Hospitals nearing capacity. Deaths soaring. A president urging people back to work. São Paulo, the largest city in the Western Hemisphere, is emerging as the coronavirus pandemic’s latest global hot spot.
Confirmed cases in the city have soared 34%, and at least 510 people have died in the past week as the public health infrastructure buckles and Brazilian President Jair Bolsonaro continues to shrug off the crisis.
“This is the picture of Bolsonaro’s Brazil,” said Gerson Salvador, an infectious-disease specialist in the intensive care unit at São Paulo’s University Hospital. “People are being exterminated. There is no organized system to care for them, they are being advised to go out, and given no alternative but to work.”
Across Brazil, more than 1,000 people died of the coronavirus on Tuesday. The country now ranks third worldwide in confirmed cases, with 255,000. It trails the United States and Russia. In São Paulo, a city of 12 million people in a metropolitan area of 22 million, suspected deaths of COVID-19 have surged more than fivefold in the past month.
On Tuesday, President Donald Trump, who has maintained friendly ties with fellow populist Bolsonaro, said he was considering banning travel from the country.
“Brazil is having some trouble, no question about it,” Trump told reporters at the White House. “I don’t want people coming in here and infecting our people.”
As Brazil’s death count has climbed over the past two months, the federal government’s response has unraveled. From the beginning, Bolsonaro has dismissed the virus as nothing but a “little flu” and encouraged people to get back to work. He’s gone through two health ministers, both of whom refused to promote the use of hydroxychloroquine as a treatment for the virus.
Asked about the rapidly rising cases last month, the president responded: “So what? I’m sorry, what do you want me to do?”
As patients flood hospitals, state governors are scrambling to issue stay-home orders. In São Paulo, 90% of ICU beds are occupied. Family members of patients wait outside hospitals for news of their loved ones, their masks wet with tears.
In Brazil’s hospitals, doctors say they are fighting a battle on two fronts: against the outbreak and against the misinformation circulating about it.
Last month, Salvador said, he directed a patient struggling in his ICU. Breathe, Salvador told the man. You have a coronavirus infection that is affecting both of your lungs. We are going to have to intubate you and connect you to a machine to help you breathe.
No, doctor, the patient wheezed, according to Salvador. I’d rather try hydroxychloroquine.
Bolsonaro has been promoting the drug, used to fight malaria, contradicting public health experts and the Pan American Health Organization, which has questioned its efficacy and warned of potentially harmful side effects.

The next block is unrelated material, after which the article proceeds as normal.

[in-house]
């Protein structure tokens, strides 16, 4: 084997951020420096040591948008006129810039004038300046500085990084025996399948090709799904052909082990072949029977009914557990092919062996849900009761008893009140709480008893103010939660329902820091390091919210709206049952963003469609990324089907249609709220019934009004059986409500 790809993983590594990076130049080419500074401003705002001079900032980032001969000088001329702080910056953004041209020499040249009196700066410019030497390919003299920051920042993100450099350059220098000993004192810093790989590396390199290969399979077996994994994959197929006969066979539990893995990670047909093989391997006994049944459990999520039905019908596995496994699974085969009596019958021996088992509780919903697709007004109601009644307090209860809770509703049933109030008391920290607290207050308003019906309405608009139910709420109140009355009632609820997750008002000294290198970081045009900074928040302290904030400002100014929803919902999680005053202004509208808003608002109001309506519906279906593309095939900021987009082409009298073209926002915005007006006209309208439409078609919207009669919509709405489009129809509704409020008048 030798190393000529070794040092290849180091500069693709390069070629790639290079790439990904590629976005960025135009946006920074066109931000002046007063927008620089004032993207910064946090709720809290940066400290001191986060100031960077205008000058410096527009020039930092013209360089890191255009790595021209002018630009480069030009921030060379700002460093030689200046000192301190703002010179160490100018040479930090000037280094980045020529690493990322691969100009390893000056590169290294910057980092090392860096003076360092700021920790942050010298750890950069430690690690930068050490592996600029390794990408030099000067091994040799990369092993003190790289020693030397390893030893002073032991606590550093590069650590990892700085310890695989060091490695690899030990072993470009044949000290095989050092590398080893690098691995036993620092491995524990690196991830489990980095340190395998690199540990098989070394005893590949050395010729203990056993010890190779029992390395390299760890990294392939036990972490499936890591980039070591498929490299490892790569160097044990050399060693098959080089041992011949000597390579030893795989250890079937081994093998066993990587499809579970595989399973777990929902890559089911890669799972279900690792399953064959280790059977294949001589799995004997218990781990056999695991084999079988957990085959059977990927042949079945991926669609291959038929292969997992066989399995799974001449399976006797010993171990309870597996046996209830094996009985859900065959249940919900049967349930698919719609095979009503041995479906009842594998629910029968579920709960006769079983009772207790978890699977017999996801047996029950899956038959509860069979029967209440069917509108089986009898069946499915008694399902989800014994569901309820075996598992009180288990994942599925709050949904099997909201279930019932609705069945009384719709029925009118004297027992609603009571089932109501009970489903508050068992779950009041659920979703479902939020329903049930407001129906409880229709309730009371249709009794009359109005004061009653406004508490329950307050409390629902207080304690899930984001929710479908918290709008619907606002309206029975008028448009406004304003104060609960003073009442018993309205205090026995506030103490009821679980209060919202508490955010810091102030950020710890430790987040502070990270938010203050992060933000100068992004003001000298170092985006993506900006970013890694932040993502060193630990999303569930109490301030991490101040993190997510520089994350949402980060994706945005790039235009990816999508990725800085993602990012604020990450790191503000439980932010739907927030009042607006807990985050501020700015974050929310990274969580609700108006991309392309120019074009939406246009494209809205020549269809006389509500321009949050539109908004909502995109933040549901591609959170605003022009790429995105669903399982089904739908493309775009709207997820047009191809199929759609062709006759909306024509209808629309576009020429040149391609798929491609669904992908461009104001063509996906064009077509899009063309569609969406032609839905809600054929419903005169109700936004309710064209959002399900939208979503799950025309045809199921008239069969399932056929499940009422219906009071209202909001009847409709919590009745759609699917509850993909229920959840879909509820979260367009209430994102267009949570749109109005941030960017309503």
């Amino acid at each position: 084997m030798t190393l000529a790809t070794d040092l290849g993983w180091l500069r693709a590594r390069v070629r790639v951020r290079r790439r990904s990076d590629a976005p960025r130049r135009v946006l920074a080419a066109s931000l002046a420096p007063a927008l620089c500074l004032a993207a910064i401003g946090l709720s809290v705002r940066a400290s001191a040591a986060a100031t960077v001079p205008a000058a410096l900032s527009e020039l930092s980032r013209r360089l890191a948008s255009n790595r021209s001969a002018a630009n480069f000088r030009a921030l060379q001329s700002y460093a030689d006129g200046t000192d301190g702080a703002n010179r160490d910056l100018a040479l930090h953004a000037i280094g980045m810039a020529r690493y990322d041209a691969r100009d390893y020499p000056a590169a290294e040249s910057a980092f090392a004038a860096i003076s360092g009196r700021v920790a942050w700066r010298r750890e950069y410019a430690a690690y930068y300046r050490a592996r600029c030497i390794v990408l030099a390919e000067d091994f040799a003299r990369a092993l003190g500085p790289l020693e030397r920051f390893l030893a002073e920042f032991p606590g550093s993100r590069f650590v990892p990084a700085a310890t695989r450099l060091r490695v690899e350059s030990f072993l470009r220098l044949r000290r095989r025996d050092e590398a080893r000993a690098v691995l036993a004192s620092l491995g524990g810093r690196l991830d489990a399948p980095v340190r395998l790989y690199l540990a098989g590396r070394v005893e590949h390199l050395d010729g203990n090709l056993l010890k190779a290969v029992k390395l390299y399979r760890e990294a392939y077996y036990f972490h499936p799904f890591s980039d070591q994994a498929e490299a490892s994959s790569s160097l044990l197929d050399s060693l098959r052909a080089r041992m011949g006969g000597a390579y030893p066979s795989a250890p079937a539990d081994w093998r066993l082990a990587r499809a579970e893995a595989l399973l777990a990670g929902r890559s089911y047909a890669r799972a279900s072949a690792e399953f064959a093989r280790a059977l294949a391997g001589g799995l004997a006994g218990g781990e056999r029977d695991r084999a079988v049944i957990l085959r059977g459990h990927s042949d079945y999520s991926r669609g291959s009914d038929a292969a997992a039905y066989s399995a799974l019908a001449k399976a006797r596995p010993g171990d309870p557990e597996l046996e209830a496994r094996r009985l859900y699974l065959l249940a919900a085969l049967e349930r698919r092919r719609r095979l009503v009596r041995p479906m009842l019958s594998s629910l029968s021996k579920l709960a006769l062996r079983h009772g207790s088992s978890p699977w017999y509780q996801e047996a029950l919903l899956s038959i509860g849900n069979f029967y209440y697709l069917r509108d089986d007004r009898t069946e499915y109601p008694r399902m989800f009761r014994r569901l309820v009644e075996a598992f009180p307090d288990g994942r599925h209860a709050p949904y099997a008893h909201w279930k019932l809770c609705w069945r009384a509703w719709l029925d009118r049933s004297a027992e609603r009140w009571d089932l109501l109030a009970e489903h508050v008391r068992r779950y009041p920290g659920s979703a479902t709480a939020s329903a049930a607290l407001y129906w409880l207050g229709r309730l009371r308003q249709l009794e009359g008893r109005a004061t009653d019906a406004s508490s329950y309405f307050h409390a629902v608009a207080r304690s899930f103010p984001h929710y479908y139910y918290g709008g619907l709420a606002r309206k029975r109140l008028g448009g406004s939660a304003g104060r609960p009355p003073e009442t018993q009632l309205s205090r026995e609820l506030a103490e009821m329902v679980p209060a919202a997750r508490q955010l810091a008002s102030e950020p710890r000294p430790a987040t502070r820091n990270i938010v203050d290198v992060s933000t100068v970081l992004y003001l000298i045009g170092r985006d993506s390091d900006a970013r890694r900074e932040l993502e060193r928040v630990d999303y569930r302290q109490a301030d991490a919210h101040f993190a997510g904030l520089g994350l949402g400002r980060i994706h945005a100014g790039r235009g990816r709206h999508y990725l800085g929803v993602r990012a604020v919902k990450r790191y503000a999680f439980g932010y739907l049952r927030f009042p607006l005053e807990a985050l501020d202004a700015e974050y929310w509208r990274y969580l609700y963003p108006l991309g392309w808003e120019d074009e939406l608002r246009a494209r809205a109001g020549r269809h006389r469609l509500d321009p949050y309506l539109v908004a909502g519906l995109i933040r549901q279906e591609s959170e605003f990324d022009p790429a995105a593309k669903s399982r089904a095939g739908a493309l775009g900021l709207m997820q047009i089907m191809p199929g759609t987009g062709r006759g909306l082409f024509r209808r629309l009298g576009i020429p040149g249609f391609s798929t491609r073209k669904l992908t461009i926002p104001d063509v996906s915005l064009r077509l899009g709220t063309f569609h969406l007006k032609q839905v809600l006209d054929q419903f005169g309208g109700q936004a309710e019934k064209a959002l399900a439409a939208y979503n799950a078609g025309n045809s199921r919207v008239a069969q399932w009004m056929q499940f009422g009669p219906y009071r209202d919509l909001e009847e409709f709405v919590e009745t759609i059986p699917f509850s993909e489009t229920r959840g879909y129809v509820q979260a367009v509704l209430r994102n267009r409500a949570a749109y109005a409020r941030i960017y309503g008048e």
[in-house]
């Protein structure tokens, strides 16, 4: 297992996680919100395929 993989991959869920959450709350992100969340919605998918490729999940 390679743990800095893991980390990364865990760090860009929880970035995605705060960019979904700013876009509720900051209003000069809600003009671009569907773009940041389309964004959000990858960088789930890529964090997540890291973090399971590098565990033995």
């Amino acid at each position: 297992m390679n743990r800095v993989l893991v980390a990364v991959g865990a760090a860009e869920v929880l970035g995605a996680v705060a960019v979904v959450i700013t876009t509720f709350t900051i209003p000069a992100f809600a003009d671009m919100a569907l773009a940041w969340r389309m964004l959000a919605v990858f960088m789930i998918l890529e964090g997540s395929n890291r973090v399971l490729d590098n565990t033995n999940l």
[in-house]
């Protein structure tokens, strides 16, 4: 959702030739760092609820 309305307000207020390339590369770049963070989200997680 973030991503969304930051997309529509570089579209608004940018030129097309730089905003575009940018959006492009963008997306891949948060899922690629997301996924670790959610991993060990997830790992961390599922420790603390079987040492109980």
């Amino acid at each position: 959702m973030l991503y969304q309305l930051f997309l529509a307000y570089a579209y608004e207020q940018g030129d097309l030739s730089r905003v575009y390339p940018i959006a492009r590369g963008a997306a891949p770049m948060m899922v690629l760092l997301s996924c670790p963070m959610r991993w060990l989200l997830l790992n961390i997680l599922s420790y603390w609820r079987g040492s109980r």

The government has distributed nearly 3 million hydroxychloroquine pills produced by the army since the start of the crisis. On Wednesday, a day after Trump claimed to be taking daily doses, Bolsonaro’s administration planned to issue a protocol recommending that doctors prescribe it at the first sign of coronavirus.
The faces of the dead are changing. What first struck Brazil’s affluent, older, white upper class — travelers who brought the virus home from European vacations — is now taking the lives of poor, young and largely black slum residents. They include maids infected while cleaning the homes of the wealthy, construction workers, and informal laborers who have had no choice but to venture out to earn money for food.
Cases exploded in Brazilian shantytowns, where families are packed into small houses with unreliable access to running water. With little help from the government, some residents have started taking matters into their own hands.
Gilson Rodrigues is a community leader in Paraisopolis, a slum of 100,000 people on the outskirts of São Paulo. After the community’s pleas for help went ignored, Rodrigues started a fundraising campaign to hire three ambulances exclusively for his community.
He also created emergency bases with EMTs, designated local schools as temporary shelters for infected residents to self-isolate, and started training local teenagers to be first responders. The community organized emergency food supplies and financial relief for residents who lost their jobs.
“We know we can’t count on the mayor, the governor, or the president, so we created our own alternatives,” Rodrigues said. “We know we are alone.”